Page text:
Too many people are in jail. The rate of incarceration is just going up and up. Is it doing any good?
If you look at the two graphs above, you’ll see that the prison population in the United States has soared, while the amount of violent crime has plummeted. The prison population of 1.5 million is about triple what it was in 1980. Meanwhile, according to the DOJ’s figures, violent crime is about a third of what it was in 1980. It’s an uncanny correspondence, that incarceration has tripled while violence has thirded (yes, that’s a real word).
Some people look at this and say there’s an inherent absurdity, an inherent injustice, that even though crime is down jailings are up. Others say it’s obvious that, if you jail the people who commit crimes, they’re not going to be walking around to commit as many crimes. One sees a paradox, the other sees causation. (These are not straw men, by the way. These positions have been taken on the pages of the New York Times and the Wall Street Journal, among others.)
There really isn’t any paradox, of course. It’s not like more people are being imprisoned than there are crimes being committed. Last we heard, everyone in prison was convicted of something.
What’s going on here is that more and more convictions are resulting in incarceration. Crime may be down, but the proportion of crimes you’re likely to go to jail for is way up.
Nonviolent crimes, in particular, are far more likely to get you a jail sentence these days. Since about the start of the Clinton administration, the number of different kinds of nonviolent offenses has skyrocketed. And drug crimes have been a growing proportion since the Reagan years.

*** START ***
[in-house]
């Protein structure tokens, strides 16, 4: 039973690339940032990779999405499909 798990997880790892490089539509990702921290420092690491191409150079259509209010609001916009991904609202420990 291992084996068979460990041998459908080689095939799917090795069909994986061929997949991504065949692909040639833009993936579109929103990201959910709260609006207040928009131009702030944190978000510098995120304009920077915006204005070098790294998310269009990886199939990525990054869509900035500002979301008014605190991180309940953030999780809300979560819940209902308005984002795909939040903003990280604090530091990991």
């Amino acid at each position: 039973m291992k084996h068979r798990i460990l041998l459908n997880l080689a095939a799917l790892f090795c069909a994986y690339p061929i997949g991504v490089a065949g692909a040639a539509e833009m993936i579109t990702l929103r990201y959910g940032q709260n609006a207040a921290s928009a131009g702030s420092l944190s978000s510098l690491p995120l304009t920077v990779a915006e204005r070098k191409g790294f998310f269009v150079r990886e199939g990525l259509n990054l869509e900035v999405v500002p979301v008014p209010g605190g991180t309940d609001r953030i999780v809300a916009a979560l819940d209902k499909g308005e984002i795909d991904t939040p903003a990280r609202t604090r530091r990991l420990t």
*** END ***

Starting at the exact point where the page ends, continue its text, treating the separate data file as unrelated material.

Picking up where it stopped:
Several factors are involved in this dramatic increase in prison for nonviolent offenses. One is a dramatic increase in regulatory violations that have been criminalized. Regulatory agencies have started using criminal law as a tool — a tool that is wrong for the job, and one they are ill-equipped to use. Voluminous regulations are created to micromanage how people can live their lives and operate their businesses. Fines, denial of permits, and other civil penalties are the normal and appropriate method for enforcing compliance with all the regulations. But over the past generation, regulators have become emboldened to impose criminal penalties for violations of their rules.
These regulations are rarely drafted by anyone who has the slightest clue of what criminal law is, why it exists, and how it works. So they tend to leave out little things like mens rea. Everything’s a strict-liability crime with them. In the regulatory world, simple mistakes are indistinguishable from deliberate transgressions. When the penalty is denial of a permit, that’s not a problem. But when the penalty is prison, it’s a big problem. And everything’s a federal offense, which almost always means a felony. Instead of, you know, regulating conduct, the regulators use the criminal law to keep the unruly masses in line. And more people face prison as a result.
Another factor is the elected politicians’ desire to look “tough on crime.” Which results in a steady ratcheting-up of sentencing for existing crimes, as we’ve discussed before.